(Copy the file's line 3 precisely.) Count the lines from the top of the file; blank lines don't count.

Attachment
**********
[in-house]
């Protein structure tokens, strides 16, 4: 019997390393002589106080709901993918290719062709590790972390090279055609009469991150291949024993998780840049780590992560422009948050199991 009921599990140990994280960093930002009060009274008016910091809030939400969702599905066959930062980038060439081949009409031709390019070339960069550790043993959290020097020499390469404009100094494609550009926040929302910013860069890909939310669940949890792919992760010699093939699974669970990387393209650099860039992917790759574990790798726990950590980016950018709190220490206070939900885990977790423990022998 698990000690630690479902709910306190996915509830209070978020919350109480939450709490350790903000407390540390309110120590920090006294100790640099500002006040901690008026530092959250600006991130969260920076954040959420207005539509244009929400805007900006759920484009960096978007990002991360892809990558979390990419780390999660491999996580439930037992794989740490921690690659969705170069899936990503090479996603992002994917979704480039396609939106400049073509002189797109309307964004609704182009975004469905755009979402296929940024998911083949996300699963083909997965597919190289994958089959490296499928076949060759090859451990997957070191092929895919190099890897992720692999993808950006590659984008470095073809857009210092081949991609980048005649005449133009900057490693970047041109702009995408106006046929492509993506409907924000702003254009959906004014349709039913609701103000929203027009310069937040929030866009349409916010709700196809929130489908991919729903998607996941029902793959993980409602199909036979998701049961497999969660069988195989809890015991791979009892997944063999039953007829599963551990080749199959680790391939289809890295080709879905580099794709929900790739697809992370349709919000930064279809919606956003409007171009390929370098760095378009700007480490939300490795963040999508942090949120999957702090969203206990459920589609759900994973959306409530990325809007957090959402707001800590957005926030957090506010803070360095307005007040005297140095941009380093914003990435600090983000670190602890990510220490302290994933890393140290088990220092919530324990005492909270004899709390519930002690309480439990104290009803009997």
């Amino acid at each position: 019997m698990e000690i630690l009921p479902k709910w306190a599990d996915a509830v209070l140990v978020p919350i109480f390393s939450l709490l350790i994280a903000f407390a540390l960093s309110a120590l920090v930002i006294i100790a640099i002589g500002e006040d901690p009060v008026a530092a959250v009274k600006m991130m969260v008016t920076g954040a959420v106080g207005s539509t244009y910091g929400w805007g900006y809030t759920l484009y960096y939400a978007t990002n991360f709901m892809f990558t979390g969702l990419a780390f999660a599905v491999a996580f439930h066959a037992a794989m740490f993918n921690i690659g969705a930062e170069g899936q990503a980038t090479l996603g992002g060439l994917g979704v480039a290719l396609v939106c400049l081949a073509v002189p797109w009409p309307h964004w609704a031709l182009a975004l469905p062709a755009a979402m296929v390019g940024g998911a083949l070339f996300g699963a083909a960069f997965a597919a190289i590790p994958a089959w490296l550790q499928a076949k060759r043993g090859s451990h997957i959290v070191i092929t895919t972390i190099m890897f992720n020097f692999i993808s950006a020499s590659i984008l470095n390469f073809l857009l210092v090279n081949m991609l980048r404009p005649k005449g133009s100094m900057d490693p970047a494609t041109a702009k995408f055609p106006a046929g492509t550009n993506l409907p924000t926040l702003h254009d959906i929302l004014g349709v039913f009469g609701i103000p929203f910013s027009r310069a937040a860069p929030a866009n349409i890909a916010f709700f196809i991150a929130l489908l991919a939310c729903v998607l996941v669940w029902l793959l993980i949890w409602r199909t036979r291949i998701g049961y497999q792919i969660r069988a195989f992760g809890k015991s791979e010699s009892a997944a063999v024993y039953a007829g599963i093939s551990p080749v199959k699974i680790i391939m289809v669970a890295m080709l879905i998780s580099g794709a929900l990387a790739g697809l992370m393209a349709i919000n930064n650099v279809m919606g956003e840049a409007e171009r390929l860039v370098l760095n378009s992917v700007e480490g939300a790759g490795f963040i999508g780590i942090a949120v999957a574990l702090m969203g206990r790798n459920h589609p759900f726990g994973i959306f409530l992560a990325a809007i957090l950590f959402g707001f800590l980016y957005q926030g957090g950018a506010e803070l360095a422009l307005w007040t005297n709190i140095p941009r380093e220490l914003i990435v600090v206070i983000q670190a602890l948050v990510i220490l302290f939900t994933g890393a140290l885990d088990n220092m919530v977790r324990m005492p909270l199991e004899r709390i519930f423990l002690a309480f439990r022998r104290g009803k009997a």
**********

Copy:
């Amino acid at each position: 019997m698990e000690i630690l009921p479902k709910w306190a599990d996915a509830v209070l140990v978020p919350i109480f390393s939450l709490l350790i994280a903000f407390a540390l960093s309110a120590l920090v930002i006294i100790a640099i002589g500002e006040d901690p009060v008026a530092a959250v009274k600006m991130m969260v008016t920076g954040a959420v106080g207005s539509t244009y910091g929400w805007g900006y809030t759920l484009y960096y939400a978007t990002n991360f709901m892809f990558t979390g969702l990419a780390f999660a599905v491999a996580f439930h066959a037992a794989m740490f993918n921690i690659g969705a930062e170069g899936q990503a980038t090479l996603g992002g060439l994917g979704v480039a290719l396609v939106c400049l081949a073509v002189p797109w009409p309307h964004w609704a031709l182009a975004l469905p062709a755009a979402m296929v390019g940024g998911a083949l070339f996300g699963a083909a960069f997965a597919a190289i590790p994958a089959w490296l550790q499928a076949k060759r043993g090859s451990h997957i959290v070191i092929t895919t972390i190099m890897f992720n020097f692999i993808s950006a020499s590659i984008l470095n390469f073809l857009l210092v090279n081949m991609l980048r404009p005649k005449g133009s100094m900057d490693p970047a494609t041109a702009k995408f055609p106006a046929g492509t550009n993506l409907p924000t926040l702003h254009d959906i929302l004014g349709v039913f009469g609701i103000p929203f910013s027009r310069a937040a860069p929030a866009n349409i890909a916010f709700f196809i991150a929130l489908l991919a939310c729903v998607l996941v669940w029902l793959l993980i949890w409602r199909t036979r291949i998701g049961y497999q792919i969660r069988a195989f992760g809890k015991s791979e010699s009892a997944a063999v024993y039953a007829g599963i093939s551990p080749v199959k699974i680790i391939m289809v669970a890295m080709l879905i998780s580099g794709a929900l990387a790739g697809l992370m393209a349709i919000n930064n650099v279809m919606g956003e840049a409007e171009r390929l860039v370098l760095n378009s992917v700007e480490g939300a790759g490795f963040i999508g780590i942090a949120v999957a574990l702090m969203g206990r790798n459920h589609p759900f726990g994973i959306f409530l992560a990325a809007i957090l950590f959402g707001f800590l980016y957005q926030g957090g950018a506010e803070l360095a422009l307005w007040t005297n709190i140095p941009r380093e220490l914003i990435v600090v206070i983000q670190a602890l948050v990510i220490l302290f939900t994933g890393a140290l885990d088990n220092m919530v977790r324990m005492p909270l199991e004899r709390i519930f423990l002690a309480f439990r022998r104290g009803k009997a």